Leveraging Geologic CO2 Storage Technology for CO2-EOR Management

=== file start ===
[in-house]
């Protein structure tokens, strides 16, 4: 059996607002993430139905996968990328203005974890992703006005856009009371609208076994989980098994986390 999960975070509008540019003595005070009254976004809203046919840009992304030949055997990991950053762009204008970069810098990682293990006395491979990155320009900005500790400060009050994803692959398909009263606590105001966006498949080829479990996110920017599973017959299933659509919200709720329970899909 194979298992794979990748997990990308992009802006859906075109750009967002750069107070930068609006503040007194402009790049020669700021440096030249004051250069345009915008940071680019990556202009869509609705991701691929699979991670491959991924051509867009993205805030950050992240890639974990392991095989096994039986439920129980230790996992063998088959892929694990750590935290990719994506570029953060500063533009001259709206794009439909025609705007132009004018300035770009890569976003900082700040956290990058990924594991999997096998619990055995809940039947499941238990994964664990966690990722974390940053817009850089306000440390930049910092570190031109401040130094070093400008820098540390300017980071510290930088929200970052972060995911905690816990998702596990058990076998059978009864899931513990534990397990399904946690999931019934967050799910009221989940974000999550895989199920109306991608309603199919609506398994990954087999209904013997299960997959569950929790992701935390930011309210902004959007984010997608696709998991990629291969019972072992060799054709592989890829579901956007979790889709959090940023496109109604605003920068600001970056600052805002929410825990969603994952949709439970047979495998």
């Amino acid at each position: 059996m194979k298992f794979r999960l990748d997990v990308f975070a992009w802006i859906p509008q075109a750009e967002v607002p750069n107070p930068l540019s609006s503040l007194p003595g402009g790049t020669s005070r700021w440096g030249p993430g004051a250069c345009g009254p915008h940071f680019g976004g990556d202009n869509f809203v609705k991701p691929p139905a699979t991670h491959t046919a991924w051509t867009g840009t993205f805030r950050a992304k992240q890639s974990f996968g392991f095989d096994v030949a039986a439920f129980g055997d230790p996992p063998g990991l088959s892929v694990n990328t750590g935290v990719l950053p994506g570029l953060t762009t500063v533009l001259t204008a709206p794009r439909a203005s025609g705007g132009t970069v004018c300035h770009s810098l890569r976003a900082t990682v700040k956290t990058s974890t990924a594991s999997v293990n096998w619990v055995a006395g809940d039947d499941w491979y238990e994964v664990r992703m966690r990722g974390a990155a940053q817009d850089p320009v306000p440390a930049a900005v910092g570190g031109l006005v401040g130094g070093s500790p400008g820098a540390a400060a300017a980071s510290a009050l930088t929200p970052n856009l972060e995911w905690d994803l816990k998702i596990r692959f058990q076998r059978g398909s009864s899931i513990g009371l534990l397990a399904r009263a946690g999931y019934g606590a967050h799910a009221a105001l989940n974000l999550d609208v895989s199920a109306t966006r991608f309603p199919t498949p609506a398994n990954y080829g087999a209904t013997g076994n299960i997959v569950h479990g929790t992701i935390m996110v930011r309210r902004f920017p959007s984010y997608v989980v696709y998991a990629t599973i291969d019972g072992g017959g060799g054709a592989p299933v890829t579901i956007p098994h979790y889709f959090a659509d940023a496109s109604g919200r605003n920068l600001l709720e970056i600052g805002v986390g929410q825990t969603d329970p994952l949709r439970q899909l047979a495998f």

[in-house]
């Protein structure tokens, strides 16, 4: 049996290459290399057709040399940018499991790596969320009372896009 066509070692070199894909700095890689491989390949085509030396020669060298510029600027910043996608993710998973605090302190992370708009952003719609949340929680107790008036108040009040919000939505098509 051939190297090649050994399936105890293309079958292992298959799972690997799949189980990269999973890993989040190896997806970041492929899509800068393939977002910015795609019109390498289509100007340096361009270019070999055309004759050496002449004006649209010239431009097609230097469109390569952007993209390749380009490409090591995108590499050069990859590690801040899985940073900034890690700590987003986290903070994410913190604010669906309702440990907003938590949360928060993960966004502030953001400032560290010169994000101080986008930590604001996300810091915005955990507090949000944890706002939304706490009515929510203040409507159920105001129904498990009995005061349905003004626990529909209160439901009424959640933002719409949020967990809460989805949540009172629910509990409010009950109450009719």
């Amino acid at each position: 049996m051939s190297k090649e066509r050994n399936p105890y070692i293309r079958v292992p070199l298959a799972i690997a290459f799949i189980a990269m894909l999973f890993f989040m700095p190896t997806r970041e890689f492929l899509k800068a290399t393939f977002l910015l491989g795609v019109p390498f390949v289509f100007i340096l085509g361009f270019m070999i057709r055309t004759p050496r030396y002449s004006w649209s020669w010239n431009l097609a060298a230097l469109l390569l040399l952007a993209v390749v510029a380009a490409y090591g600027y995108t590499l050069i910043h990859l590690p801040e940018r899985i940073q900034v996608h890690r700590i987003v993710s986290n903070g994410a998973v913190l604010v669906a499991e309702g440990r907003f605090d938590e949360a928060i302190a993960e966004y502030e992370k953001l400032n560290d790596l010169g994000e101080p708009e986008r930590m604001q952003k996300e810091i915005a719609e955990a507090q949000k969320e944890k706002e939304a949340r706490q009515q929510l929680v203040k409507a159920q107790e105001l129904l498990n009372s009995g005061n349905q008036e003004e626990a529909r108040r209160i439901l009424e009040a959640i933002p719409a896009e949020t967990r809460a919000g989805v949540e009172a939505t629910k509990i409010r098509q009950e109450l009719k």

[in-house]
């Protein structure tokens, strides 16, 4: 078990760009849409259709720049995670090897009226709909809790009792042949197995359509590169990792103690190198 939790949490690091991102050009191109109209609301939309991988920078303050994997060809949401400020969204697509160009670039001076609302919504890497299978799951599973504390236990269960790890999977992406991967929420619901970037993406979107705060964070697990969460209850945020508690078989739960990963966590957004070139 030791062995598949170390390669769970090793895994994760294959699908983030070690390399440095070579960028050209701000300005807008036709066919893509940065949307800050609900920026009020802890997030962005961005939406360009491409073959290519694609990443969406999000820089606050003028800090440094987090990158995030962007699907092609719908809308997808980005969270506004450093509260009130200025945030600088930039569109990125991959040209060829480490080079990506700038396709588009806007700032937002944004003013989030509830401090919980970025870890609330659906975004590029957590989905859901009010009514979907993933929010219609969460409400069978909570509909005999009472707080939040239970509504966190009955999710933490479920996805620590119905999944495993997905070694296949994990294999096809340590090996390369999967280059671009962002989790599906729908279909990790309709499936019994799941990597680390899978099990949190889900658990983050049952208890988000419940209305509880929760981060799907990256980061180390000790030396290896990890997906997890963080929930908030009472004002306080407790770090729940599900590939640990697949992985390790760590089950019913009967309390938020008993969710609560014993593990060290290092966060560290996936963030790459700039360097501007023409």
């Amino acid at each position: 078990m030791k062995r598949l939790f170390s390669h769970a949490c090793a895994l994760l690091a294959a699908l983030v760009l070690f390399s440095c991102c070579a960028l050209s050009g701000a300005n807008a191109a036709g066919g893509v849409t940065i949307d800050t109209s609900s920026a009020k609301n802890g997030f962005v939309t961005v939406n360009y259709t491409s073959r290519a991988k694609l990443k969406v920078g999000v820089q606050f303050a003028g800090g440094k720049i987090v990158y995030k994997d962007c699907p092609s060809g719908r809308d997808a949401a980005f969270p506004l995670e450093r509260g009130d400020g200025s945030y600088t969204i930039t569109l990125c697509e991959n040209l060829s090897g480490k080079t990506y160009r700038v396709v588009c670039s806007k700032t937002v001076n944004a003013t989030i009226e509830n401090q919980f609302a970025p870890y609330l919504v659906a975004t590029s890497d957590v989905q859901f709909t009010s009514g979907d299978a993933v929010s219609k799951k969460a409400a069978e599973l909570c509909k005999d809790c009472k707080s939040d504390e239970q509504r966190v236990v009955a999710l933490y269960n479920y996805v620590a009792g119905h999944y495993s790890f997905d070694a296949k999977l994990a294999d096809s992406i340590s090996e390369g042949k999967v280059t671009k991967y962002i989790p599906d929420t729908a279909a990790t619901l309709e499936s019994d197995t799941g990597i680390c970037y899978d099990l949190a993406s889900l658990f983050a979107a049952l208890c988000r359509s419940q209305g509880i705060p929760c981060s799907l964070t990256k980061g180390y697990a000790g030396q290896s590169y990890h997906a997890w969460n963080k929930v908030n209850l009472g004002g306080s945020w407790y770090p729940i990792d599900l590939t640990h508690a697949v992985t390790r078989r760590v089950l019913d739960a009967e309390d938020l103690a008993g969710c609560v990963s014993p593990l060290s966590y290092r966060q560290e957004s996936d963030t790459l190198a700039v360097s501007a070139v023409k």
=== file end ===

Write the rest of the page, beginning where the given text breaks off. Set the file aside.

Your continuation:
Enhanced oil recovery (EOR) through CO2 injection has evolved from the laboratory testing and field piloting phases in the early 1970s to the widespread and refined operations of today. Over the last 20 years, geological CO2 storage (GCS) has emerged as a promising approach to dispose of large volumes of CO2. Much of the early advances in the operational aspects of GCS were learned from CO2-EOR. However, given its “newness� and the health, safety, and environment (HSE) concerns related to CO2 emissions, considerable fundamental and applied research with heavily instrumented GCS field projects, from pilot to commercial scale, has produced data not ordinarily available from conventional CO2-EOR studies. A key exception is the Weyburn-Midale CO2-EOR project in Saskatchewan, Canada, which has had a dedicated characterization, reservoir dynamics and surveillance program in operation since 2000. Even though many of the processes and workflows for these two operations are similar, significant differences do exist primarily because of the different objectives and regulatory environments that exist for CO2-EOR and CO2 storage projects. Fundamentally, CO2 storage tools and processes are geared toward developing a much more detailed understanding of the storage system and the physical and chemical processes accompanying CO2 injection, with monitoring and surveillance being conducted during the pre-operational, operational, and post-operational stages of a project. Pre-operational monitoring for a CO2-EOR project is primarily focused on understanding the reservoir physical and petrophysical properties as well as the properties of the reservoir and injected fluids. Surveillance in the operational phase of an EOR flood is limited, with emphasis being placed on monitoring injection pressures and rates as well as the volumes and properties of the injected and produced fluids. Lessons learned from GCS research and field tests will likely benefit CO2-EOR project performance by employing aspects of characterization, simulation and surveillance. This study reviews the predictive and diagnostic tools currently applied to GCS projects and infers how their deployment might improve CO2-EOR projects. These improvements might include project conformance, CO2 utilization / oil produced, field management, and containment risks.


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